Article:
Team rotation across projects

A key com­po­nent of facil­i­tat­ing team based cre­ative think­ing process­es, is the require­ment that teams repeat­ed­ly move around projects. There are a num­ber of impor­tant rea­sons for this dynam­ic:

Ideation—Going for Volume

More peo­ple, means more ideas. Mas­ter­ing a process requires rep­e­ti­tion; by mov­ing the teams to a new project while still in the same phase of the process, allows them to get a bet­ter feel for what it is they are try­ing to achieve and how to iden­ti­fy the appro­pri­ate lev­el of out­put and inno­va­tion.

Team Development—Building the Broader Team

The process is designed around the per­son­al jour­ney of the indi­vid­ual par­tic­i­pant. Part of this per­son­al devel­op­ment is the recog­ni­tion of the individual’s con­tri­bu­tion to their team. Sec­ondary to this is the rela­tion­ship between teams. As a healthy com­pet­i­tive­ness devel­ops between teams, it is vital to the advance­ment of the indi­vid­ual that they see how each team is inter­de­pen­dent and builds on the con­tri­bu­tion of the oth­er teams.

Energy Management—Maintaining a Positive Atmosphere

As each project devel­ops through each stage of the process each team will loose ener­gy as they run out of ideas. Until each indi­vid­ual learns to push through this wall and devel­op fresh­er more inno­v­a­tive ideas, it is impor­tant to build con­fi­dence and avoid dis­heart­en­ment. Observ­ing the ener­gy lev­els with­in the group will inform as to when the right time to switch is.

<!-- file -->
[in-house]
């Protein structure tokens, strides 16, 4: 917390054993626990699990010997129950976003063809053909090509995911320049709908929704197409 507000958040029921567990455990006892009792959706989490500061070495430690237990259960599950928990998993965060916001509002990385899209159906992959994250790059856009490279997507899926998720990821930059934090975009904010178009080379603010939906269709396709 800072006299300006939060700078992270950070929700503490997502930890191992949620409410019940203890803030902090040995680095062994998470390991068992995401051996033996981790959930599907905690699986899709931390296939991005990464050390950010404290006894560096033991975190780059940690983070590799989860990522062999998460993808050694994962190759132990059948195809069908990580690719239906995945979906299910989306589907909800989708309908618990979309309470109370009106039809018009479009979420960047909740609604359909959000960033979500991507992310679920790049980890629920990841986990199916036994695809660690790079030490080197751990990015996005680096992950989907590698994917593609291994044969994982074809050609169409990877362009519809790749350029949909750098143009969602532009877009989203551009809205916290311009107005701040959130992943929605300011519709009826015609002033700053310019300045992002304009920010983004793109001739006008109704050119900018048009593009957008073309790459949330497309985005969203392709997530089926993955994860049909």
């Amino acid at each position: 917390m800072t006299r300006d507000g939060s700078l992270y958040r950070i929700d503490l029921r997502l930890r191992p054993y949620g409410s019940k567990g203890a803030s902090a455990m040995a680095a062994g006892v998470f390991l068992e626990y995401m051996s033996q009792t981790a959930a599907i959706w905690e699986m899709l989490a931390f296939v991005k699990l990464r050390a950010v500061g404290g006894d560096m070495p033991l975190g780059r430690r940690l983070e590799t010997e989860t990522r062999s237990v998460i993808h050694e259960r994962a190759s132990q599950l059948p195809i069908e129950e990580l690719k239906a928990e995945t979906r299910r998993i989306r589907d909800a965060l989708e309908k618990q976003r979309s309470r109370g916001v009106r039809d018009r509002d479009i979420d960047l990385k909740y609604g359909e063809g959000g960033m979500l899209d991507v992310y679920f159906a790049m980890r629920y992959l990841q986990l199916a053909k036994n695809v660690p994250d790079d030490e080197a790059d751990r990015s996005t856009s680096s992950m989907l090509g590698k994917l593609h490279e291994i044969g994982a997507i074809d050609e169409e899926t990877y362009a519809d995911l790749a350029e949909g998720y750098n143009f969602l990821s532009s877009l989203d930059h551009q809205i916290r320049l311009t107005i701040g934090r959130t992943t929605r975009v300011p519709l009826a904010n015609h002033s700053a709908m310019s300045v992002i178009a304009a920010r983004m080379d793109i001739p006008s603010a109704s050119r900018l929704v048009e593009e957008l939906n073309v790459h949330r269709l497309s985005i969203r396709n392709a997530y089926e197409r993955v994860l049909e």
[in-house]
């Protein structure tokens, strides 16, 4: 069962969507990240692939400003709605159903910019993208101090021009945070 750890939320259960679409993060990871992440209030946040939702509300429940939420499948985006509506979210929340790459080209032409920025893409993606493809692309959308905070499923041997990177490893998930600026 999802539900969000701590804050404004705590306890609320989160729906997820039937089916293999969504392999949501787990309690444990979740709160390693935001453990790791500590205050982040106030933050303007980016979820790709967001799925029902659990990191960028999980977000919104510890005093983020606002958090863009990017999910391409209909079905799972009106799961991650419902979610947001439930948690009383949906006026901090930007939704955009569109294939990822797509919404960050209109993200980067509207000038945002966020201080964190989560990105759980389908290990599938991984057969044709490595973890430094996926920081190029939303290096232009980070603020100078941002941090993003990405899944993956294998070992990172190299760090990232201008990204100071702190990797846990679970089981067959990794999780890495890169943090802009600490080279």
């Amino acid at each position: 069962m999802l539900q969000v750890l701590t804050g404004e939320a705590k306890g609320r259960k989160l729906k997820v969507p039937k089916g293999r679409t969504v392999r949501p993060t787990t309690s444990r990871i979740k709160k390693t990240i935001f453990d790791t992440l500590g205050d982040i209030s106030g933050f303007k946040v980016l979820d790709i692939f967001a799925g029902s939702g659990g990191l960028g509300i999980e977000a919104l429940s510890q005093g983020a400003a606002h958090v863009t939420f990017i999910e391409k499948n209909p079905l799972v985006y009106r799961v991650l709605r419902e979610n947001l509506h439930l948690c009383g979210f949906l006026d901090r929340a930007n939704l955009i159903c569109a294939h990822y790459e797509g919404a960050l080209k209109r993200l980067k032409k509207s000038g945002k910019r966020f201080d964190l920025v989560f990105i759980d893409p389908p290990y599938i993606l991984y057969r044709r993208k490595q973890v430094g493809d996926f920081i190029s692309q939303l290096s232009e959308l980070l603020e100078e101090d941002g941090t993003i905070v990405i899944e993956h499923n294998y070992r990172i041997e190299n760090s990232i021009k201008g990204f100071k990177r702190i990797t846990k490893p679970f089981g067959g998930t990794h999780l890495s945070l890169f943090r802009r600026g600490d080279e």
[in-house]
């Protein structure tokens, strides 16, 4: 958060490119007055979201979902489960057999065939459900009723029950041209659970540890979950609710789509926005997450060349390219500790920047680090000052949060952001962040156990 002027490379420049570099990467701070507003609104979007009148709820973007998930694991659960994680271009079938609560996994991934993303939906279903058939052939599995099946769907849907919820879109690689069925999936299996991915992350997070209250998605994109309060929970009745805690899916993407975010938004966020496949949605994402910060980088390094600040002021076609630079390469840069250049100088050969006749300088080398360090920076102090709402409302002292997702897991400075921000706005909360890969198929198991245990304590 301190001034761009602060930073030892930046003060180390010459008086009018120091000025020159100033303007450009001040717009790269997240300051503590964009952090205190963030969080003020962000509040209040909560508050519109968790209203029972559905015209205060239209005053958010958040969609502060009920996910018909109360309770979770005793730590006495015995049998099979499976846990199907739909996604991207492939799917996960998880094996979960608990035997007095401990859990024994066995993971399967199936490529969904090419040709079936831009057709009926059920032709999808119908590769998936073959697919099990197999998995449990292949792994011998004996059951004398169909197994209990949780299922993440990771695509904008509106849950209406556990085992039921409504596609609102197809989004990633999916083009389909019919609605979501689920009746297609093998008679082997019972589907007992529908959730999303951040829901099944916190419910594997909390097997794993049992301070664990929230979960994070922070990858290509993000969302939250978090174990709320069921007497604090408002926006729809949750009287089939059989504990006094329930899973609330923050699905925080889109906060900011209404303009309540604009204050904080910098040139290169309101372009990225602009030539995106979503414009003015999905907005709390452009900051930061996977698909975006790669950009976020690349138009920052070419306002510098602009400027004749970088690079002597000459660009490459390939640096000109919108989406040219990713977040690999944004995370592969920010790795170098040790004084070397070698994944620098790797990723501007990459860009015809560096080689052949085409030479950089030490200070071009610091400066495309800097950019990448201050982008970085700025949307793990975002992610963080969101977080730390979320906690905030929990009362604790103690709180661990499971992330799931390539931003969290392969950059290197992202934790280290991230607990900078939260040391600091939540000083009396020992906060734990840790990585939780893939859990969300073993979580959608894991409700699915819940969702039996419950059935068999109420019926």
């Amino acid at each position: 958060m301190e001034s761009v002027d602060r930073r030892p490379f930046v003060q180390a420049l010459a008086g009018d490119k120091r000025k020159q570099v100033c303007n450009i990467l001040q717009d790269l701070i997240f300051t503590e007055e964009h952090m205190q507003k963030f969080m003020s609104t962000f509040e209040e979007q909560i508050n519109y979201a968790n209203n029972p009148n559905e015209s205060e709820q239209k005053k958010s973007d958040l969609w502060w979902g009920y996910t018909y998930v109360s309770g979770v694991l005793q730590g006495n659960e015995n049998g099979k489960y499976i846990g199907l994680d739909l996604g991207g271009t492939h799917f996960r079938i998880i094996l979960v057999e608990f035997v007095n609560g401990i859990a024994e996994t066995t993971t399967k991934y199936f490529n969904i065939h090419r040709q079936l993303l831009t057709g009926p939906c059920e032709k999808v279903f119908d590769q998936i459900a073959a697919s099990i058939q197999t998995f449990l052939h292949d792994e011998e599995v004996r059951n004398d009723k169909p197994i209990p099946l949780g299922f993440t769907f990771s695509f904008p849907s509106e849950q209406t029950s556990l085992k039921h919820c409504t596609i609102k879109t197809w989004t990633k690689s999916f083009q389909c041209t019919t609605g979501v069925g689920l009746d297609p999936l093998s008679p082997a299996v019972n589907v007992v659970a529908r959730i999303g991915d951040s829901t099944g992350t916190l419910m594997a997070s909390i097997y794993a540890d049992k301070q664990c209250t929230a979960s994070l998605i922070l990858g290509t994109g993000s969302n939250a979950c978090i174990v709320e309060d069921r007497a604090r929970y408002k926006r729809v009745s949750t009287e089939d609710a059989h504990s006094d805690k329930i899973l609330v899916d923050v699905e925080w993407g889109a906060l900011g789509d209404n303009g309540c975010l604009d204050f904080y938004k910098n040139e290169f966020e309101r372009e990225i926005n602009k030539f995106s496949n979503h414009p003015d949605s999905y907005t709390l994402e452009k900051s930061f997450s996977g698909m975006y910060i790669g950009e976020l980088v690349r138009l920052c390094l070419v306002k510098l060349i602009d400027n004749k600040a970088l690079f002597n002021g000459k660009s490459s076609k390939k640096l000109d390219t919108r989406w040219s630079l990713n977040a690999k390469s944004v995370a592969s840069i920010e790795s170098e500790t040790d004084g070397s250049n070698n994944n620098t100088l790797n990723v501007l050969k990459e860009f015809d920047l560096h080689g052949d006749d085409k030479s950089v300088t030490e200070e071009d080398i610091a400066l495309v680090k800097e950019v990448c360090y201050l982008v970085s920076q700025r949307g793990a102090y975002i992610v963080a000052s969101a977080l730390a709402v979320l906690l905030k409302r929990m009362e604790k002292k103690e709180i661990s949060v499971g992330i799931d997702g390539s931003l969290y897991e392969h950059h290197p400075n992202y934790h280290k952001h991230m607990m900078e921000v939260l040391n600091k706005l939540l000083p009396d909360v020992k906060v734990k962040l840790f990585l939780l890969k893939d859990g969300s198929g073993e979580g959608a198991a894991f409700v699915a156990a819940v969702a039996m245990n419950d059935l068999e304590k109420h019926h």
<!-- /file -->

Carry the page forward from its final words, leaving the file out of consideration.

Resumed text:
Presentation Skills—The Confident Communicator

Team rota­tion also offers a unique oppor­tu­ni­ty to devel­op key skills in the par­tic­i­pant. As one team pass­es off their con­cepts to the next team, each per­son quick­ly real­izes after a few exchanges that clear com­mu­ni­ca­tion is vital to the sur­vival of their ideas. Only ideas with a strong, eas­i­ly repeat­able nar­ra­tive devel­op past a cou­ple of rota­tions. Par­tic­i­pants also quick­ly learn anoth­er key com­mu­ni­ca­tion skill and that is to ask the appro­pri­ate ques­tions of the team whose work they are going to be tak­ing over. Not ask­ing the right ques­tions makes build­ing on the work of oth­ers much more dif­fi­cult and low­ers pro­duc­tiv­i­ty.

This con­tin­u­ous devel­op­ment of nar­ra­tive and ques­tion­ing, builds on both the con­fi­dence of the par­tic­i­pant but also on their knowl­edge of the sub­ject area. Indi­vid­u­als learn that their team­mates will have answers to their ques­tions as well as ques­tions of their own. The devel­op­ment of these skills makes a marked dif­fer­ence in the more for­mal pre­sen­ta­tions, which are far more mature than those of equiv­a­lent stu­dents engag­ing in oth­er meth­ods of deliv­ery.

Fail­ure to engage in time­ly rota­tions rep­re­sents a lost oppor­tu­ni­ty for key skill devel­op­ment and will have a very neg­a­tive impact on the over­all per­for­mance of the group. As the team spends to long in each key stage, they will become demor­al­ized as they run out of ways of gen­er­at­ing new ideas. A dis­il­lu­sioned team requires a dis­pro­por­tion­ate amount of facil­i­ta­tion to get back on track and the neg­a­tiv­i­ty can spread rapid­ly. To short a time and they will be unable to expe­ri­ence the feel­ing of run­ning out of ideas, which is huge­ly impor­tant to the process.

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